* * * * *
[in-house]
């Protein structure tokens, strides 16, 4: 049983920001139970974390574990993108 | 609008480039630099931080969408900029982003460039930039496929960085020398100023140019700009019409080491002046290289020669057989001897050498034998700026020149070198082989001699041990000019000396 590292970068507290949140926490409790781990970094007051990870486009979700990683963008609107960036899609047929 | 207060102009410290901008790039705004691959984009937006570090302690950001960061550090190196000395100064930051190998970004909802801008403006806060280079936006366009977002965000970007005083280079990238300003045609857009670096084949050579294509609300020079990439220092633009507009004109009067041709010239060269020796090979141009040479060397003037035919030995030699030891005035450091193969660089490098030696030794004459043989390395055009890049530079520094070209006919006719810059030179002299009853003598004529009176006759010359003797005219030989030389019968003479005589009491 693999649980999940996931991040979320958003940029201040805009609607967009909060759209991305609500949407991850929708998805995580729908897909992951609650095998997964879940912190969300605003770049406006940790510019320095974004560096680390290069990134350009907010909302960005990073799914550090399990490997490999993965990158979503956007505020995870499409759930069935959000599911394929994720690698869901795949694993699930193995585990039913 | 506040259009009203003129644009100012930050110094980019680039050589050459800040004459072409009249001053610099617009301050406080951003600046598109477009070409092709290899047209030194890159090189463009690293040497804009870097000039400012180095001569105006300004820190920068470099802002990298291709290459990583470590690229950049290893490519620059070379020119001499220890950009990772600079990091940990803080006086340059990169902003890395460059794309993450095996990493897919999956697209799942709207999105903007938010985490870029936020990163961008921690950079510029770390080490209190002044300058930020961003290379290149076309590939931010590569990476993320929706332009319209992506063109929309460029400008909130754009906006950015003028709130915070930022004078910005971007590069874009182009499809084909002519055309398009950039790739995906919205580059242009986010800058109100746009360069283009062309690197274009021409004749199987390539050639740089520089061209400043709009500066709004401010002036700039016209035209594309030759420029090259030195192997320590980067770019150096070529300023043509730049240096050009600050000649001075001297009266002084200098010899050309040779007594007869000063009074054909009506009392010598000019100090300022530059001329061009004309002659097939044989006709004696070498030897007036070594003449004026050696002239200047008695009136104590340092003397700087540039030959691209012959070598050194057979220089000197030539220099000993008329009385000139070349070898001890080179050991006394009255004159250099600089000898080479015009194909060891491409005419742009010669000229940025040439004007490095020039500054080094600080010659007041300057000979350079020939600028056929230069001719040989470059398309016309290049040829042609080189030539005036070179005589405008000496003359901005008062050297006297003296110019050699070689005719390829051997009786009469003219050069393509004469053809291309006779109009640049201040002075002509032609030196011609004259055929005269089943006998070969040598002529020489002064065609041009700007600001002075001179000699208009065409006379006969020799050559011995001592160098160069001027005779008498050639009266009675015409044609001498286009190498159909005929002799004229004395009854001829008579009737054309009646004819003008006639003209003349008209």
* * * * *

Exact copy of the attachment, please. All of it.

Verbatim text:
[in-house]
């Protein structure tokens, strides 16, 4: 049983920001139970974390574990993108 | 609008480039630099931080969408900029982003460039930039496929960085020398100023140019700009019409080491002046290289020669057989001897050498034998700026020149070198082989001699041990000019000396 590292970068507290949140926490409790781990970094007051990870486009979700990683963008609107960036899609047929 | 207060102009410290901008790039705004691959984009937006570090302690950001960061550090190196000395100064930051190998970004909802801008403006806060280079936006366009977002965000970007005083280079990238300003045609857009670096084949050579294509609300020079990439220092633009507009004109009067041709010239060269020796090979141009040479060397003037035919030995030699030891005035450091193969660089490098030696030794004459043989390395055009890049530079520094070209006919006719810059030179002299009853003598004529009176006759010359003797005219030989030389019968003479005589009491 693999649980999940996931991040979320958003940029201040805009609607967009909060759209991305609500949407991850929708998805995580729908897909992951609650095998997964879940912190969300605003770049406006940790510019320095974004560096680390290069990134350009907010909302960005990073799914550090399990490997490999993965990158979503956007505020995870499409759930069935959000599911394929994720690698869901795949694993699930193995585990039913 | 506040259009009203003129644009100012930050110094980019680039050589050459800040004459072409009249001053610099617009301050406080951003600046598109477009070409092709290899047209030194890159090189463009690293040497804009870097000039400012180095001569105006300004820190920068470099802002990298291709290459990583470590690229950049290893490519620059070379020119001499220890950009990772600079990091940990803080006086340059990169902003890395460059794309993450095996990493897919999956697209799942709207999105903007938010985490870029936020990163961008921690950079510029770390080490209190002044300058930020961003290379290149076309590939931010590569990476993320929706332009319209992506063109929309460029400008909130754009906006950015003028709130915070930022004078910005971007590069874009182009499809084909002519055309398009950039790739995906919205580059242009986010800058109100746009360069283009062309690197274009021409004749199987390539050639740089520089061209400043709009500066709004401010002036700039016209035209594309030759420029090259030195192997320590980067770019150096070529300023043509730049240096050009600050000649001075001297009266002084200098010899050309040779007594007869000063009074054909009506009392010598000019100090300022530059001329061009004309002659097939044989006709004696070498030897007036070594003449004026050696002239200047008695009136104590340092003397700087540039030959691209012959070598050194057979220089000197030539220099000993008329009385000139070349070898001890080179050991006394009255004159250099600089000898080479015009194909060891491409005419742009010669000229940025040439004007490095020039500054080094600080010659007041300057000979350079020939600028056929230069001719040989470059398309016309290049040829042609080189030539005036070179005589405008000496003359901005008062050297006297003296110019050699070689005719390829051997009786009469003219050069393509004469053809291309006779109009640049201040002075002509032609030196011609004259055929005269089943006998070969040598002529020489002064065609041009700007600001002075001179000699208009065409006379006969020799050559011995001592160098160069001027005779008498050639009266009675015409044609001498286009190498159909005929002799004229004395009854001829008579009737054309009646004819003008006639003209003349008209």